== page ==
U.S. charges New York company with illegal Chinese equipment sales
NEW YORK (Reuters) - Federal prosecutors have filed criminal charges accusing a New York company of exposing the U.S. government and private customers to security risks by illegally importing and selling surveillance and security equipment from China.
The charges against Aventura Technologies Inc, which is based in Commack, New York, and seven current and former employees were made public on Thursday in the federal court in Brooklyn. Six of the people have been arrested, including Jack Cabasso, the man accused of leading the scheme.
Cabasso was ordered jailed without bail following a brief court appearance, while the other five, including Cabasso’s wife, Frances Cabasso, were released. Aventura and lawyers for the Cabassos could not immediately be reached for comment.
Prosecutors said the defendants falsely told customers that Aventura’s products were made in the United States rather than imported, mainly from China, in a scheme that ran from 2006 until this month. Some of those products carried known cybersecurity risks, according to prosecutors.
The company’s largest customers are U.S. government agencies including the Army, Navy and Air Force, though it also sold to private companies, making about $88 million since 2010, prosecutors said.
Founded in 1999, Aventura describes itself on its website as a “true ‘single-source’ manufacturer” providing security hardware, software and peripheral products to government, military and enterprise customers.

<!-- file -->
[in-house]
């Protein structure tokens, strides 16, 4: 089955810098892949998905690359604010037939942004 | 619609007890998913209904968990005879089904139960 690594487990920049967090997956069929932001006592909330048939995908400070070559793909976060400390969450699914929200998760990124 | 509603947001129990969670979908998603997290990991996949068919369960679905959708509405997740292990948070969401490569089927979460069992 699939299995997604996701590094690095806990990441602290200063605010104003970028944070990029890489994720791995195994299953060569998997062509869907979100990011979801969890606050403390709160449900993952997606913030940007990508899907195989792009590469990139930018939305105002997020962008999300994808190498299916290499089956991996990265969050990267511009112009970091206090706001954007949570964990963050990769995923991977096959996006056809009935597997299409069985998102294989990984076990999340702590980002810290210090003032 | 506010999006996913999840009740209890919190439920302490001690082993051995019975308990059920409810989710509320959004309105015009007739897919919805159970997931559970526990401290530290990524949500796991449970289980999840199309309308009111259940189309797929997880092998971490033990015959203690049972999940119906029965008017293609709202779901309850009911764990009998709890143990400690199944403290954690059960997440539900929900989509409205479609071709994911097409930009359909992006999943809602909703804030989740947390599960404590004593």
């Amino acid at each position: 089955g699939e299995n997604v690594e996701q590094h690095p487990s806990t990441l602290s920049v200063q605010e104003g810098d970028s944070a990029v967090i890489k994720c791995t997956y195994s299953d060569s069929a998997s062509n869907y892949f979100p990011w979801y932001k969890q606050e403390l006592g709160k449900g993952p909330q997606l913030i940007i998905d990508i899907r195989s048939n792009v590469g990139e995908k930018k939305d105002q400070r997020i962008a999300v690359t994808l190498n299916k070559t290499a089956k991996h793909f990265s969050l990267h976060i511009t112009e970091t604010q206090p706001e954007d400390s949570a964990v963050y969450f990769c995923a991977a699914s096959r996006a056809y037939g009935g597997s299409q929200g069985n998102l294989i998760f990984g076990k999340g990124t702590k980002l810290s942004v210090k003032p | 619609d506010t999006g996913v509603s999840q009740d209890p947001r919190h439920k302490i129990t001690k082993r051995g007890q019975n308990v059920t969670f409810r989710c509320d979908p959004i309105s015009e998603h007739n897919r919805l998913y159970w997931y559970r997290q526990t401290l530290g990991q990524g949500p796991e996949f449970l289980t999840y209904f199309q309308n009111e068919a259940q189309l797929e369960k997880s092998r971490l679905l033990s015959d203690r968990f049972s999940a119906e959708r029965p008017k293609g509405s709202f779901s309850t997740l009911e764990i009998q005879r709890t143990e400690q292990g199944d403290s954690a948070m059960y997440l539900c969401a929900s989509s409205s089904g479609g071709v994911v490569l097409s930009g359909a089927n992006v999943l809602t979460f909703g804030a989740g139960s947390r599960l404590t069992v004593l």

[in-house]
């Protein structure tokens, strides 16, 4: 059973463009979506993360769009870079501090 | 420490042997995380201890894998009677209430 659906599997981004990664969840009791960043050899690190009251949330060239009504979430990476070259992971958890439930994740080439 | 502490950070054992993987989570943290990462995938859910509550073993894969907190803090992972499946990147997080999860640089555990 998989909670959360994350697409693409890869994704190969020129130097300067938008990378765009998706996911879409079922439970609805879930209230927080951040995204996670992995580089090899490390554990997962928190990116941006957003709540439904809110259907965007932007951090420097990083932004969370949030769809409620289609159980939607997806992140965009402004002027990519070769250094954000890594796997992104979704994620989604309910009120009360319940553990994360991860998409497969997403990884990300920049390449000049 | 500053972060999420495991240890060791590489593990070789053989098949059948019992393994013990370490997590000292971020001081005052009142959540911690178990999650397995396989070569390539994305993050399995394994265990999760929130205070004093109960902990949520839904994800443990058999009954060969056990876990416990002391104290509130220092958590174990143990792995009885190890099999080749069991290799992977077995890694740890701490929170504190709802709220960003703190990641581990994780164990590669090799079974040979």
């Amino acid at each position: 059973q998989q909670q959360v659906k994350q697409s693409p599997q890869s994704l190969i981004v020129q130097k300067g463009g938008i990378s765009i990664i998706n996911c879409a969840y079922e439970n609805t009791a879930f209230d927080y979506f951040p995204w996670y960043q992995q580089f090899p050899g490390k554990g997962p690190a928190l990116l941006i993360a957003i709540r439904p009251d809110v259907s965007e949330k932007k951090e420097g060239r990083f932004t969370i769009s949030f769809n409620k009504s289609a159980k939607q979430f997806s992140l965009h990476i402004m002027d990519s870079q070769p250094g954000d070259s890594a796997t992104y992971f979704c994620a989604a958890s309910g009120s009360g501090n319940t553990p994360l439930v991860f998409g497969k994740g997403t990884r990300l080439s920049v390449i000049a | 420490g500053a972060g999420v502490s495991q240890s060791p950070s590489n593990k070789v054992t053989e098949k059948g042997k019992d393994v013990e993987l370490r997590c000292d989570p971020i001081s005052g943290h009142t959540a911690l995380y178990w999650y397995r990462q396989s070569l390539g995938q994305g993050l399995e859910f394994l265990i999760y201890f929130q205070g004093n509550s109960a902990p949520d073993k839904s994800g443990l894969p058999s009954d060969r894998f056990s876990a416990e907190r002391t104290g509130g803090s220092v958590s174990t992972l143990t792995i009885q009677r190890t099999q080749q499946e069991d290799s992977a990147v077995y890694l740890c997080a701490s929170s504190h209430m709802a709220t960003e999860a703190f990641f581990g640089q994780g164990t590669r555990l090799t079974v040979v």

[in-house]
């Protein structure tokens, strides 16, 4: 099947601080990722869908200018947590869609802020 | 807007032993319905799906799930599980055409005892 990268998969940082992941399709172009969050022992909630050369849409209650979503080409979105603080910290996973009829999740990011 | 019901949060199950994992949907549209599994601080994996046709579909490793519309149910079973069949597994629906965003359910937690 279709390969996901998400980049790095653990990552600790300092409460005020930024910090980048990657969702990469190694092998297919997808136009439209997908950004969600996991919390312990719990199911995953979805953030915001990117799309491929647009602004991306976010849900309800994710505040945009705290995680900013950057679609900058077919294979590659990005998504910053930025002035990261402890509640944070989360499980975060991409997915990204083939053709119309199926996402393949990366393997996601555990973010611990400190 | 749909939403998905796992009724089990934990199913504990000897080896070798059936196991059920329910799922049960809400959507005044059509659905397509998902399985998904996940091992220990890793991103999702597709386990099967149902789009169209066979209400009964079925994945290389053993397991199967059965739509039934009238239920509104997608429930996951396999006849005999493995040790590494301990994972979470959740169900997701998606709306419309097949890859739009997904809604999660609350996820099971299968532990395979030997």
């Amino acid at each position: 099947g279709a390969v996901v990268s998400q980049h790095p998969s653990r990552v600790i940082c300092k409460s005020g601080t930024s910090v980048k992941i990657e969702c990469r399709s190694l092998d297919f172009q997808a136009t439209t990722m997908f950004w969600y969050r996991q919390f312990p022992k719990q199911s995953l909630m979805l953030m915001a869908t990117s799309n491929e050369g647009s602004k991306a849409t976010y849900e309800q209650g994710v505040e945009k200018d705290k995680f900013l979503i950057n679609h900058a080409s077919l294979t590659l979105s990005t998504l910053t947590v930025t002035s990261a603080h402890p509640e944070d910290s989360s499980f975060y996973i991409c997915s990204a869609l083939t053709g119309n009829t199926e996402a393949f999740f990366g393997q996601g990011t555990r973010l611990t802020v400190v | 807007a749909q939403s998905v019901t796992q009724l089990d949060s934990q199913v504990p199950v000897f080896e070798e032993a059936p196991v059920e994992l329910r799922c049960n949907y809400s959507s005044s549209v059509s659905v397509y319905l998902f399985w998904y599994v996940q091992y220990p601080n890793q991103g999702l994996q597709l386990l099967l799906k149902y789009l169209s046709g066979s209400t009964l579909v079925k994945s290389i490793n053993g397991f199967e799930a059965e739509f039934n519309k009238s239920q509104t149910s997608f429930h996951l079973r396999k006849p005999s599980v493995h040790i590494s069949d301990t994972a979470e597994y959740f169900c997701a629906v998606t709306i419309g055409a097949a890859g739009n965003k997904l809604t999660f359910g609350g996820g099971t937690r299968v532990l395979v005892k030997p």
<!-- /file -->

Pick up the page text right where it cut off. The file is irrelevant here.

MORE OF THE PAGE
According to the complaint, Aventura sometimes sold Chinese imports with false “Made in the U.S.A.” labels already affixed or displayed on packaging.
U.S. Attorney Richard Donoghue said the government began investigating the alleged scheme after a member of an Air Force security unit saw an image of a Chinese security service badge in software for one device.
Prosecutors said Aventura reported having sold $20.7 million of security equipment to the U.S. government through the end of 2018 via U.S. General Services Administration contracts.
They also accused Aventura of misrepresenting itself as a “woman-owned small business” in order to win government contracts set aside for such businesses, falsely listing Cabasso’s wife, Frances, as the company’s owner and chief executive.
The complaint included communications that, according to prosecutors, show the defendants knew about the illegal imports.
It quoted an instant message from the defendant Eduard Matulik, a director of international sales, to a colleague saying ‘im going to china because I need to know what we are selling and have to source a bunch of stuff,” and that “jack doesn’t have time and we don’t know what we are selling anymore.”
Prosecutors said in court papers that Jack Cabasso should not be released on bail because his wealth, foreign connections and “lengthy criminal history,” including a conviction for tampering with a jury in an earlier fraud case against him, point to a high risk that he will flee the country.
They said they had seized $3 million and a luxury yacht from him, but believed he has other assets offshore.
Reporting by Brendan Pierson and Jonathan Stempel in New York; editing by Jonathan Oatis and Bill Berkrot